Gemstone Jewelry Buying Guide

by Shawna Edwards

Gemstone jewelry both accessorizes our fashion choices and lets us show off a little. Although the accessories can be casual, like a birthstone ring worn every day, or extravagant, like a ruby and diamond necklace saved for special occasions, sterling silver and gold are still the preferred metals for gemstone jewelry, making each piece a small luxury.

Common Gemstone Jewelry Terms:

Gemstone Jewelry Buying Guide

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  • Anniversary gemstones:

    Just as months have birthstones associated with them, wedding anniversary milestones have associated gems. Spouses give each other these jewels to mark the date. Notable anniversary stones include sapphires for five years, diamonds for 10 years, rubies for 15 years and emeralds for 20 years. Read our anniversary gemstones guide to see the complete list.

  • Briolette:

    A briolette is a pear-cut gemstone that features triangular facets. Sometimes referred to as teardrops, briolettes decorate earrings and necklaces. Pastel gems, such as rose quartz, peridot and blue lace agate, are popular choices for briolettes.

  • Cabochon:

    This gem cut has a smooth, polished surface and a domed shape.

  • Cat's eye:

    Some cabochon gemstones reflect light in a way that suggests the gleam of a feline's eye. The stone is usually a chalcedony or chrysoberyl; however, many faux gemstones and glass beads also have this feature.

  • Cocktail ring:

    Similar to a cluster ring, the cocktail ring features a large pattern of gemstones. It is sometimes called a dinner ring. Vintage cocktail rings are popular collectibles.

  • Created:

    Any gem that is labeled as created or synthetic was manufactured in a laboratory, but has the same chemical properties as its natural counterpart.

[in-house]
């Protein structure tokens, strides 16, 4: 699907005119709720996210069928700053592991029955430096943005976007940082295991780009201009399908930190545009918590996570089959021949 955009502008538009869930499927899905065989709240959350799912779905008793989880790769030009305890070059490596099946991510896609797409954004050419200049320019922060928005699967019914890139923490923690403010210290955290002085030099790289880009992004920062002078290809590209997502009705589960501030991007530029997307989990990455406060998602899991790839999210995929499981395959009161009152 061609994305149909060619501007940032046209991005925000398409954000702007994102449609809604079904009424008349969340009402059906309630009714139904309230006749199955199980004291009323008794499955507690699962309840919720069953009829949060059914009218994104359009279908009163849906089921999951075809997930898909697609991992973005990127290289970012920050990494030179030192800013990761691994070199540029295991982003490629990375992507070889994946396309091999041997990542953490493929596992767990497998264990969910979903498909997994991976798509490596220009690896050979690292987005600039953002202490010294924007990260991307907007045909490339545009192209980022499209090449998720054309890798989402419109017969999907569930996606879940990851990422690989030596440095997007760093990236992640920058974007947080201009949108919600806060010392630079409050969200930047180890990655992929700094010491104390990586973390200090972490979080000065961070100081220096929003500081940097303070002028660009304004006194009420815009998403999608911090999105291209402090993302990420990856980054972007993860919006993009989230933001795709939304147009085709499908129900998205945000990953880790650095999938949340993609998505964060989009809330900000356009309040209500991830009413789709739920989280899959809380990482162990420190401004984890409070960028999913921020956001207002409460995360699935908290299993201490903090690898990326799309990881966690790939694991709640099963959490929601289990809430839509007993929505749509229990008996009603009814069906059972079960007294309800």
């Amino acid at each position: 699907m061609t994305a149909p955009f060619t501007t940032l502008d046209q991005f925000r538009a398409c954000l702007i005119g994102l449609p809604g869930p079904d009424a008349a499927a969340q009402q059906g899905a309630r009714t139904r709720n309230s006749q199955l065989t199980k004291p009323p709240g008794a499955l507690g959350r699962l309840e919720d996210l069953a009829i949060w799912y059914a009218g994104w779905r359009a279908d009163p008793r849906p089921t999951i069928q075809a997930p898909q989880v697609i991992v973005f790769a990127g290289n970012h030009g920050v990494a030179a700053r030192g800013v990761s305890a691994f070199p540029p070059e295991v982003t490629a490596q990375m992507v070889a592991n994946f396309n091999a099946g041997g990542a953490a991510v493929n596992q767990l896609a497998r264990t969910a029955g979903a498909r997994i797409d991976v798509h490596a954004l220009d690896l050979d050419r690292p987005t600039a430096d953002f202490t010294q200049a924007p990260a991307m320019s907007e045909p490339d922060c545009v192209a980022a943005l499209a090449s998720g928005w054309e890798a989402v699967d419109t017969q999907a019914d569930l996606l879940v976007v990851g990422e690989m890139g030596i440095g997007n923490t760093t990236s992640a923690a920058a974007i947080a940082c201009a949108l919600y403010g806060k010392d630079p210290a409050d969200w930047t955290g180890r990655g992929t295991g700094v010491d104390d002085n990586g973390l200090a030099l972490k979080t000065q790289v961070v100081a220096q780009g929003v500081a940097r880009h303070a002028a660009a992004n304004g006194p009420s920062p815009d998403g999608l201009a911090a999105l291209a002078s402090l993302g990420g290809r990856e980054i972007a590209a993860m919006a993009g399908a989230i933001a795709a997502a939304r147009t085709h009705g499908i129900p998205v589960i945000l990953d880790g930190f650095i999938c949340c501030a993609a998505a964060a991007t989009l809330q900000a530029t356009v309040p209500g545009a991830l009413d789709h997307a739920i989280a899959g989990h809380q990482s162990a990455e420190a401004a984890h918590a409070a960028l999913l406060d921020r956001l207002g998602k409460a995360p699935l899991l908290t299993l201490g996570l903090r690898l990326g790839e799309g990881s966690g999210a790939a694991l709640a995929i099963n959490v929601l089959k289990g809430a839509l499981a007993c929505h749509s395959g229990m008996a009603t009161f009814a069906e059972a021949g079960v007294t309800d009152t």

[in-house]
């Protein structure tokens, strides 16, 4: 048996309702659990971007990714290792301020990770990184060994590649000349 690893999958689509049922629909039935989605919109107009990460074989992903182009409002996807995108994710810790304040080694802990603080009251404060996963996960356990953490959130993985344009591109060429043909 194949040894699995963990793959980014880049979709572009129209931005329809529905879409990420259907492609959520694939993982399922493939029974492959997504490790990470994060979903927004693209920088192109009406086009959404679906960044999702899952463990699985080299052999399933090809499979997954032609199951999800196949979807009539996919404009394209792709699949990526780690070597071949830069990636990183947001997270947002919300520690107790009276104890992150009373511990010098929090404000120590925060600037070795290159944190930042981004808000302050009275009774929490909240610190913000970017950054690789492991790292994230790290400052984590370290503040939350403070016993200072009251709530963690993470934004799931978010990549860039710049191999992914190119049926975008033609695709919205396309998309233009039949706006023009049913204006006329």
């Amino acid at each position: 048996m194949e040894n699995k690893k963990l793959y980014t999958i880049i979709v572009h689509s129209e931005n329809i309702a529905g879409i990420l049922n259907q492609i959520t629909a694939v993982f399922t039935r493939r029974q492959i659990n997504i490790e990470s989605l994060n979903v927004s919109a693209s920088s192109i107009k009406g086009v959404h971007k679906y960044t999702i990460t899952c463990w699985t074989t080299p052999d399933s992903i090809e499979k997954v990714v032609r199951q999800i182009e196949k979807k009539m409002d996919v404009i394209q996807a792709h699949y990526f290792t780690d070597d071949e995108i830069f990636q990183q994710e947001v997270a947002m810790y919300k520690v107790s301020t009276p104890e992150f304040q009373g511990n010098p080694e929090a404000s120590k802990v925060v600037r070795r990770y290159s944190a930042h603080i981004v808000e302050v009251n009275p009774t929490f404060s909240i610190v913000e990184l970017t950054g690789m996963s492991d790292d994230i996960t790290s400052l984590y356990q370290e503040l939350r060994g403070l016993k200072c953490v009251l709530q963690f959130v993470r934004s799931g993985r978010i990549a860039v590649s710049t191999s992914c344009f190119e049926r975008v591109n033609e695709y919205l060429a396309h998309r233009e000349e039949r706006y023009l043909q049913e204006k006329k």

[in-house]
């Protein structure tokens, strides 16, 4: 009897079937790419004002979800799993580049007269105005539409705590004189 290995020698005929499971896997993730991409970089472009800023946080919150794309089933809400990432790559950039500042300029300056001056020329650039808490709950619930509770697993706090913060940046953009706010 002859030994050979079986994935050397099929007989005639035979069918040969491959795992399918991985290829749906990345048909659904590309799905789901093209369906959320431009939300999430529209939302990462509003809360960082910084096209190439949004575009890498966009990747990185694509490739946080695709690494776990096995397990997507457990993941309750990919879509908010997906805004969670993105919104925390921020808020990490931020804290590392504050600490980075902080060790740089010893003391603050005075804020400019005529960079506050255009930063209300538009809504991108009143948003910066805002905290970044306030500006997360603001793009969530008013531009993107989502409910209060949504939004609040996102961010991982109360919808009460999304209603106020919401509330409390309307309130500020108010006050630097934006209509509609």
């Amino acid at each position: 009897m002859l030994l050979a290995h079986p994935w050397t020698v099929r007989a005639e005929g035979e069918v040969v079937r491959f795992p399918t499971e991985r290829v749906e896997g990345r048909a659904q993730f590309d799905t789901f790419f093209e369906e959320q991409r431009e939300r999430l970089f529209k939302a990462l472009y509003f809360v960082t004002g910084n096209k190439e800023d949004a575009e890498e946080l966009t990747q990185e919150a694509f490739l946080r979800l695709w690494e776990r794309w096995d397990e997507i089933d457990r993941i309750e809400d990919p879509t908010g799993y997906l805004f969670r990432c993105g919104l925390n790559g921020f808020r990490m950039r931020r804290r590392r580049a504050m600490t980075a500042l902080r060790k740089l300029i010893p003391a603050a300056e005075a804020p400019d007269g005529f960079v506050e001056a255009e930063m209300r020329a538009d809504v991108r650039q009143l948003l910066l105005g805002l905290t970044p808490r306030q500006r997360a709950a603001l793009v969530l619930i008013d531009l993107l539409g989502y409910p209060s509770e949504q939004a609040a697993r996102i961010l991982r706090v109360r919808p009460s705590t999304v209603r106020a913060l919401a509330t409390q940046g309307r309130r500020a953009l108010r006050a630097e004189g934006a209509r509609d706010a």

• Faux:

    The faux, imitation and simulated gems are manufactured beads that resemble the natural stones, but do not have the same chemical properties. Faux gems are often made of plastic.

  • Trilliant cut:

    Also known as trillian and trillion, this gem cut has a triangular shape and curved or straight sides. It is more often found in colored gemstones than in diamonds and is a popular shape for stud earrings.

Gemstone Color Groupings

  • Expand your gemstone collection with new gems in all the colors.

    Scientists group minerals, including gemstones, by their composition; however, professional jewelers, enthusiastic hobbyists and consumers appreciate these stones mostly for their astonishing colors. If you want to add some new gems to your jewelry wardrobe, choose two or three color groups and look at the variety of stones within them.

  • Black:

    This group includes jet, hematite, obsidian, onyx and schorl (a tourmaline).

  • Blue or violet:

    This group includes amethyst, aquamarine, blue topaz, iolite, lapis lazuli, sapphire, sodalite, tanzanite and zircon.

  • Green:

    This group includes apatite, bloodstone, chrome diopside, emerald, green amethyst, jadeite, malachite, peridot, serpentine, tashmarine and tsavorite garnet.

  • Red or pink:

    This group includes coral, garnet, jasper, kunzite, morganite, pink sapphire, pink topaz, rhodolite, rose quartz, rubellite, ruby and spinel.

  • White or iridescent:

    This group includes ivory, labradorite, milky quartz, moonstone, mother of pearl, opal, pearl and rock crystal.

  • Yellow, orange or brown:

    This group includes amber, aventurine, carnelian, chrysoberyl, citrine, fire opal, heliodor, padparadscha, smoky quartz, tiger's eye and topaz.

Tips from Overstock™

Visit your jeweler at least once a year to have your fine jewelry professionally cleaned. The jeweler can also check the settings to make sure prongs haven't been bent or weakened. You'll find that clean stones sparkle and shine with new brilliance.